} catch (InterruptedException e) {}

          //Now wait 'till we can get a lock on resource 2
          synchronized(resource2){
            System.out.println("Thread 1: locked resource 2");
          }
        }
      }
    };

    //Here's the second thread.  
    //It tries to lock resource2 then resource1
    Thread t2 = new Thread(){
      public void run(){
        //This thread locks resource 2 right away
        synchronized(resource2){
          System.out.println("Thread 2: locked resource 2");
          //Then it pauses, for the same reason as the first 
          //thread does
          try{
    		Thread.sleep(50); 
    	  } catch (InterruptedException e){}

          //Then it tries to lock resource1.  
          //But wait!  Thread 1 locked resource1, and 
          //won't release it till it gets a lock on resource2.  
          //This thread holds the lock on resource2, and won't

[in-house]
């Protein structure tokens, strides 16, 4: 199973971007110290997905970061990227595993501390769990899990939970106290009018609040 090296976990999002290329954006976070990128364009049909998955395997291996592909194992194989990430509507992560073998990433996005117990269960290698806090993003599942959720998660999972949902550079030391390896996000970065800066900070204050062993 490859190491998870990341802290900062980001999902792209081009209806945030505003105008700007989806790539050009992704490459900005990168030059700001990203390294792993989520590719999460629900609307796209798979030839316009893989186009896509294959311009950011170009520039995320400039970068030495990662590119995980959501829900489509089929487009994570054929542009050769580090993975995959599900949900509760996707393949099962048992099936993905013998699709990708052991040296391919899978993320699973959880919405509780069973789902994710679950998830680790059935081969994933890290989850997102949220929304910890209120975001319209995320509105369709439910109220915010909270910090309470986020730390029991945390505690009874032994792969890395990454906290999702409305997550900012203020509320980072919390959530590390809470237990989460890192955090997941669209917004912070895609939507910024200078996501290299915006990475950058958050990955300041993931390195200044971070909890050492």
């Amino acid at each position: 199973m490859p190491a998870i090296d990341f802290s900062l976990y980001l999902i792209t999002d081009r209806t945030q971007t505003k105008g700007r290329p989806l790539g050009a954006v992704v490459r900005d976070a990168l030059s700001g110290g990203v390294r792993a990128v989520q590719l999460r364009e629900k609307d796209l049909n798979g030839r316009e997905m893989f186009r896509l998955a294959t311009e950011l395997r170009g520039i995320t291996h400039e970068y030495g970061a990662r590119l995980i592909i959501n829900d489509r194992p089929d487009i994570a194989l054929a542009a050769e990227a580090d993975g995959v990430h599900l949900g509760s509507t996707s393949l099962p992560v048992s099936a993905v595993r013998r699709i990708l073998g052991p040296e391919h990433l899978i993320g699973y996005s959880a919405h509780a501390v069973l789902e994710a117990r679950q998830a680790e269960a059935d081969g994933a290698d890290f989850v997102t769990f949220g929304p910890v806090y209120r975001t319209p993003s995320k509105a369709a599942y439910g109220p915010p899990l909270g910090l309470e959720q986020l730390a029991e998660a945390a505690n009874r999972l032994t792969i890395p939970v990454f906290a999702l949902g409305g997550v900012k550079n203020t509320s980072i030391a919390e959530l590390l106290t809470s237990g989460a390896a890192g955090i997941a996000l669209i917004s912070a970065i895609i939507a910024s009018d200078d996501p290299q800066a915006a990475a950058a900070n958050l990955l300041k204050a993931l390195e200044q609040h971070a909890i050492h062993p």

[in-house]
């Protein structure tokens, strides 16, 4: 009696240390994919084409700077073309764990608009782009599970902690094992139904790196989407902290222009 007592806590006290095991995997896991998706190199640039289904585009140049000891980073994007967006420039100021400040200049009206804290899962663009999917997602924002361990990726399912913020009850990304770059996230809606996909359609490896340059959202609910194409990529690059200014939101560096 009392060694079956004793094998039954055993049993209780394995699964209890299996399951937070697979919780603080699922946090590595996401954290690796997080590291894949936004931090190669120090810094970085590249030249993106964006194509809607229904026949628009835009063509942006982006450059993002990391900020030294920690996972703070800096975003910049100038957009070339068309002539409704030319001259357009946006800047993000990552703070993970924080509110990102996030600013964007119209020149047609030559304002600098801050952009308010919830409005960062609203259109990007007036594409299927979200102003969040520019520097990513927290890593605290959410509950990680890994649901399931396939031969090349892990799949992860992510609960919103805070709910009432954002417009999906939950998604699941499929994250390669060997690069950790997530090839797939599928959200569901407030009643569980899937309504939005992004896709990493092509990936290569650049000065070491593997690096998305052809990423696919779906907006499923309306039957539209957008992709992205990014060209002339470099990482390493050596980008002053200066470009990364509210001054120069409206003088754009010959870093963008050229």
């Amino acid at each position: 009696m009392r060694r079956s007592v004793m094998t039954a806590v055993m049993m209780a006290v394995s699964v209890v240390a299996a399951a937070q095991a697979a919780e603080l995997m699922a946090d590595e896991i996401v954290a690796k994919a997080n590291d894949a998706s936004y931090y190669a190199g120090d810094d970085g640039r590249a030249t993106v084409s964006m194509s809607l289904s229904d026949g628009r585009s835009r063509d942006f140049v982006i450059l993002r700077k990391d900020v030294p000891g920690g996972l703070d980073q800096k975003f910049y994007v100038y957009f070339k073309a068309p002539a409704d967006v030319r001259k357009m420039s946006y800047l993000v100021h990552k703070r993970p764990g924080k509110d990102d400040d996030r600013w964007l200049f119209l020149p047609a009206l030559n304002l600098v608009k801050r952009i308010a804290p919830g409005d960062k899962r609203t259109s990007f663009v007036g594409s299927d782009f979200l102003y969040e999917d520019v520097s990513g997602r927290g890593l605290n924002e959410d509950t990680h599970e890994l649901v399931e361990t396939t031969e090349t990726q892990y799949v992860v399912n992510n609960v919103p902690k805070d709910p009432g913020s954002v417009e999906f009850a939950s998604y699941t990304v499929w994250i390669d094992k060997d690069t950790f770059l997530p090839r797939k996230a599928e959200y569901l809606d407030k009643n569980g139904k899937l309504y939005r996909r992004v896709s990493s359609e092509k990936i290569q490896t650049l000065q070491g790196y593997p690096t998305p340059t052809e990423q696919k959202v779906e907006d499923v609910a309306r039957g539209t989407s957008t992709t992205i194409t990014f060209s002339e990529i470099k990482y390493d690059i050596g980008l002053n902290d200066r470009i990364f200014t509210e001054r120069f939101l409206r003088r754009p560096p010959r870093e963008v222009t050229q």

//release it till it gets resource1.  
          //We're at an impasse. Neither thread can run, 
          //and the program freezes up.
          synchronized(resource1){
            System.out.println("Thread 2: locked resource 1");
          }
        }
      }
    };

    //Start the two threads. 
    //If all goes as planned, deadlock will occur, 
    //and the program will never exit.
    t1.start(); 
    t2.start();
  }
}
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The problem is that it's not really a "real-life" example. It's about "resource 1" and "resource 2", and it would be nice to actually relate this to an actual programming problem (I mean, directly usable in practice, with reference to the problem domain etc) –  Jay Aug 24 '10 at 11:25
3  
Good example in my opinion. Thanks. –  Jam Jul 8 '12 at 20:10
    
This code seems to have been published in a couple of different books... stackoverflow.com/a/11338853/112705 –  Dan J Sep 17 '12 at 3:25
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One of the simple deadlock example i have come across.

 public class SimpleDeadLock extends Thread {
   public static Object l1 = new Object();
   public static Object l2 = new Object();
   private int index;
   public static void main(String[] a) {
      Thread t1 = new Thread1();